Last year, I ordered a CT scan of the chest on a 63-year-old patient whose chest X-ray had revealed a lung nodule. I had no problem getting the test approved by his private insurance company. The radiologist suggested that I repeat the CT scan this year to make sure the nodule hasn’t turned into cancer.Read the rest and remember those sunny predictions that Obama made over and over again about how nothing would change for those of us who liked our health care plans. Tell that to the retirees at 3M.
But this year, the same insurance company is denying the test, having clamped down on several elective services while also raising its premiums. This company now has to cover children with pre-existing conditions and can place no lifetime limits on care. It is struggling to preserve its profits as Obamacare kicks in — profits that, to begin with, are only approximately 4 percent of its total revenue.
Next year, my patient will have Medicare. He can’t afford a secondary insurance plan (Medicare Part B covers only 80 percent of most charges), and he doesn’t qualify for Medicaid as his secondary, so he was hoping to join a Medicare Advantage plan — a private insurance plan that seniors can choose to receive, partly at government expense, instead of Medicare. But in 2011, Medicare Advantage is due to be cut $140 billion by the new law, and it is doubtful that the plan he wants will still be available. Harvard Pilgrim, the second-largest insurer in Massachusetts, has just dropped 22,000 patients from its Medicare Advantage plan in anticipation of these cuts. Soon seniors everywhere will have the same problem. In fact, the Medicare actuary estimates that 7 million out of the 11 million people with Medicare Advantage will be set adrift over the next seven years.
One of those patients will likely be my fellow with the lung nodule who needs a follow-up scan.
President Obama clearly hasn’t visited a real doctor’s office recently. If he sat on my office couch, he would immediately discover that real patients are terribly worried about how dysfunctional and expensive all health insurance, public and private, is becoming under the new law of the land. Of course, the problem of spiraling health-care costs and inadequate access to essential services was already happening before, but Obamacare is making it far worse.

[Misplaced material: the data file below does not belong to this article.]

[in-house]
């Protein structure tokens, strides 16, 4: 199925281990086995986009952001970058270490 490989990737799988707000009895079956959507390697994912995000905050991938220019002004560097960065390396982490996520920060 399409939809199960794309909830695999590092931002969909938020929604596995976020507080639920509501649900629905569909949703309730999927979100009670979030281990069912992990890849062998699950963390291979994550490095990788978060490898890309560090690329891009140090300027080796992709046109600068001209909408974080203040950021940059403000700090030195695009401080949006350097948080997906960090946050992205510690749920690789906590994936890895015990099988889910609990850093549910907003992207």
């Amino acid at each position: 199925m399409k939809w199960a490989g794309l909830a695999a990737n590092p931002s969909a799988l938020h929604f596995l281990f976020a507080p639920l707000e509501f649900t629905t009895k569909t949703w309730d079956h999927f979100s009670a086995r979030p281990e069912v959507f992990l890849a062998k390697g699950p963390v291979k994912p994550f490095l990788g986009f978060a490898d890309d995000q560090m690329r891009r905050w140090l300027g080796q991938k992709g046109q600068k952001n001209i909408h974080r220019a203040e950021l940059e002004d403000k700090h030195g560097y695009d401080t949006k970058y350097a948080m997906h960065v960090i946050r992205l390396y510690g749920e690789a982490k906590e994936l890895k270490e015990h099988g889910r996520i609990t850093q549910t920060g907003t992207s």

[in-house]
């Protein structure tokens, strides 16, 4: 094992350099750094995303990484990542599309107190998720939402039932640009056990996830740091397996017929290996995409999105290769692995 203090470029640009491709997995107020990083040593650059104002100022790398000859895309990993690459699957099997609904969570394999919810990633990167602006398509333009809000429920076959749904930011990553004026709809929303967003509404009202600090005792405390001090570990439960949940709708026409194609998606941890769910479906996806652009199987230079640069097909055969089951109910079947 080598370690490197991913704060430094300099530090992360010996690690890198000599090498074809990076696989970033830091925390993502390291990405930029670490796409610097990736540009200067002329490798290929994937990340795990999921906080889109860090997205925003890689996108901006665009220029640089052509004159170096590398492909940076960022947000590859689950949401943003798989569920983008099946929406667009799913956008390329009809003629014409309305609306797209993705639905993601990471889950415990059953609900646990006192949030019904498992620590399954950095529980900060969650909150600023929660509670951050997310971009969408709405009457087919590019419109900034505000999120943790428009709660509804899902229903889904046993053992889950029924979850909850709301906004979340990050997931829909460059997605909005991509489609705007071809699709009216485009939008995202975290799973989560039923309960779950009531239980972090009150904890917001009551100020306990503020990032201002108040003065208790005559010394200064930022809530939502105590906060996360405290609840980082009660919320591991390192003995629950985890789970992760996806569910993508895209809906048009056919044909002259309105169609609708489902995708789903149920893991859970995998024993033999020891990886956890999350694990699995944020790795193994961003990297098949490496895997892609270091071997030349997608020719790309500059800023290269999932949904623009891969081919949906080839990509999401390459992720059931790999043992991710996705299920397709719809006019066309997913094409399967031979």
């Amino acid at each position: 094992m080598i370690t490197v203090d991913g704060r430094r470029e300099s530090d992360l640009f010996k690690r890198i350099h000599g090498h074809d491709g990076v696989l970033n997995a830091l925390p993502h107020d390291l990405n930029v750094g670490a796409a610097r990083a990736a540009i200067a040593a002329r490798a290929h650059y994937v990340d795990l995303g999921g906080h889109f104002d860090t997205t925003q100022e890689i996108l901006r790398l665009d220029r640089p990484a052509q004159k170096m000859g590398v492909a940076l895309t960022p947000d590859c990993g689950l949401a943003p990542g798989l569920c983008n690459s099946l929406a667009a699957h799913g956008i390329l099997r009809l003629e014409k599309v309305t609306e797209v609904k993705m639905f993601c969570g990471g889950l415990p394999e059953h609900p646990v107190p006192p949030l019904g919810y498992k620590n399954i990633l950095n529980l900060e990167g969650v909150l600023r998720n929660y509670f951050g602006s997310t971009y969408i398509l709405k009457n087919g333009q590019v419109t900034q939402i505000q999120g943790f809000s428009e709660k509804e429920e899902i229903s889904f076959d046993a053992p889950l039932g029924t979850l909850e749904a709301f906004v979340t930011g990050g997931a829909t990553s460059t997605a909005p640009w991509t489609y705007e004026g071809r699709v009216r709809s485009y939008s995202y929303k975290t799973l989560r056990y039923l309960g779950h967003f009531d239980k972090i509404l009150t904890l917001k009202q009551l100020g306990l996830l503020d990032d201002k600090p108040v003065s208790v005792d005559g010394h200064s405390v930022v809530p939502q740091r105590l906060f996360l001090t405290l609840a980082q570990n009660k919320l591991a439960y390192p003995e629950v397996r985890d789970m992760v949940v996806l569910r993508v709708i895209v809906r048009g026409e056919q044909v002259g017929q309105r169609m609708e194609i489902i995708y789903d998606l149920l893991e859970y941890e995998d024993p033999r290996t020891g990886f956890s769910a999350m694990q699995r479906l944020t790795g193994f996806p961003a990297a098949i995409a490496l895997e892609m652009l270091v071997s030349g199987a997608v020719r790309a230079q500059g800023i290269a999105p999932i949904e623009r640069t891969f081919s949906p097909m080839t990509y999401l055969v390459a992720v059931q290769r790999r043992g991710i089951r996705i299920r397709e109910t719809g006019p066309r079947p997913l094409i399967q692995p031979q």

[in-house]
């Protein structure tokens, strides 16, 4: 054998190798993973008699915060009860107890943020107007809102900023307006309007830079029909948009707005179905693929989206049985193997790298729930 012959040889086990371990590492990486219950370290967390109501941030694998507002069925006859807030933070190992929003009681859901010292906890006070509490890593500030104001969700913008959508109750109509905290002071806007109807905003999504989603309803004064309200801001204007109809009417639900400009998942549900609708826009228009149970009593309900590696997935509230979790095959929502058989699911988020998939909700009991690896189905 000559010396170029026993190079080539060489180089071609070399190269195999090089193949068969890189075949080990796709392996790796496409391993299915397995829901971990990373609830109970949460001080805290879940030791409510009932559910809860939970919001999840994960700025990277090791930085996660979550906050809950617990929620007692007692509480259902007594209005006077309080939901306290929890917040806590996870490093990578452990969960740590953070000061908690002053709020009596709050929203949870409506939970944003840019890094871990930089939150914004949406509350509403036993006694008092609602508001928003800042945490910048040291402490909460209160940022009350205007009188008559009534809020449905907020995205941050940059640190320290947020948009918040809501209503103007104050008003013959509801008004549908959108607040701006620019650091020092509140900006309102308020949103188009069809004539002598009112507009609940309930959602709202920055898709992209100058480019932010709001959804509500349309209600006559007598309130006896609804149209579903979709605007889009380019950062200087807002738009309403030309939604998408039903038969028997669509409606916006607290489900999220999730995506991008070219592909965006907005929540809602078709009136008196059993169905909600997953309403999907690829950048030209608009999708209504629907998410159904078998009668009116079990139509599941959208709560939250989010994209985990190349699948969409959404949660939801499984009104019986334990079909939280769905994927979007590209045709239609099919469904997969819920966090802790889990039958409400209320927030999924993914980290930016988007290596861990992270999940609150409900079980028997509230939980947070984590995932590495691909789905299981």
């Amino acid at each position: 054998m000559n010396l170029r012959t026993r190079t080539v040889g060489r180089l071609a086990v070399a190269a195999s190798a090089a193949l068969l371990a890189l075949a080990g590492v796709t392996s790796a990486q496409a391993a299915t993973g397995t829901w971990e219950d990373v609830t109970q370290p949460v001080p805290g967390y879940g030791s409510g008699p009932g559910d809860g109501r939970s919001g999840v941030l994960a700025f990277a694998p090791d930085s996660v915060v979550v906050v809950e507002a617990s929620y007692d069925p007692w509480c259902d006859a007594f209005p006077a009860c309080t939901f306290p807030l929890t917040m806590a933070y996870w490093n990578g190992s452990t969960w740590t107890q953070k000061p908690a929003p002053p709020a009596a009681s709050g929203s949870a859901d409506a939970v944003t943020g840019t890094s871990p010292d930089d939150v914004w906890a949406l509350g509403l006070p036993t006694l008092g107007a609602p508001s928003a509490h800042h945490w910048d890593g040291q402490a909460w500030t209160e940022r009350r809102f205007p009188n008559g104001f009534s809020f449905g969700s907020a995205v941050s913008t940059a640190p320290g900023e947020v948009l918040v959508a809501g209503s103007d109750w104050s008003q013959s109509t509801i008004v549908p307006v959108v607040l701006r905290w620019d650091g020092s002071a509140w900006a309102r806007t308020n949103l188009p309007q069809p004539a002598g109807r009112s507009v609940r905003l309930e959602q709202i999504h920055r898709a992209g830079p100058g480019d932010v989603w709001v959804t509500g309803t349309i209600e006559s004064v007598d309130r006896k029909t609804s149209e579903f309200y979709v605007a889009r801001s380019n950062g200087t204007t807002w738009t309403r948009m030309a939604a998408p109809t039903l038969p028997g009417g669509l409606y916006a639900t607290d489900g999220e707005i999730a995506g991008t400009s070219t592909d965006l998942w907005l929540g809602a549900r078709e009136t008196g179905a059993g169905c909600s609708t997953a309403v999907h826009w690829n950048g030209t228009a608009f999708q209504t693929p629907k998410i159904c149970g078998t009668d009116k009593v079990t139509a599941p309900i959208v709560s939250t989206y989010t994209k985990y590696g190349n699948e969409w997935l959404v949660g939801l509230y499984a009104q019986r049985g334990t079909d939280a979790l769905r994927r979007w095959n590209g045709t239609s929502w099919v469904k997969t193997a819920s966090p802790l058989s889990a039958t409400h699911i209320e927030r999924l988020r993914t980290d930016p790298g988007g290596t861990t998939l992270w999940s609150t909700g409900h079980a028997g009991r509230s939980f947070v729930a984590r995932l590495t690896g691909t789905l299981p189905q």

3M Co. confirmed it would eventually stop offering its health-insurance plan to retirees, citing the federal health overhaul as a factor.Uh oh. That wasn't supposed to be the way that companies responded to ObamaCare.
The changes won't start to phase in until 2013. But they show how companies are beginning to respond to the new law, which should make it easier for people in their 50s and early-60s to find affordable policies on their own. While thousands of employers are tapping new funds from the law to keep retiree plans, 3M illustrates that others may not opt to retain such plans over the next few years
The St. Paul, Minn., manufacturing conglomerate notified employees on Friday that it would change retiree benefits both for those who are too young to qualify for Medicare and for those who qualify for the Medicare program. Both groups will get an unspecified health reimbursement instead of having access to a company-sponsored health plan.
Democrats that crafted the legislation say they tried to incentivize companies to keep their retiree coverage intact, especially until 2014. The law creates a $5 billion fund for employers and unions to offset the cost of retiree health benefits. More than 2,000 entities, including many large public companies, have already been approved to submit claims for such reimbursement. 3M did not apply.If more companies like 3M decide that it just isn't worth it for them to provide those benefits for retirees and dumps them into government programs, imagine what that will do to projections of how much ObamaCare will cost us.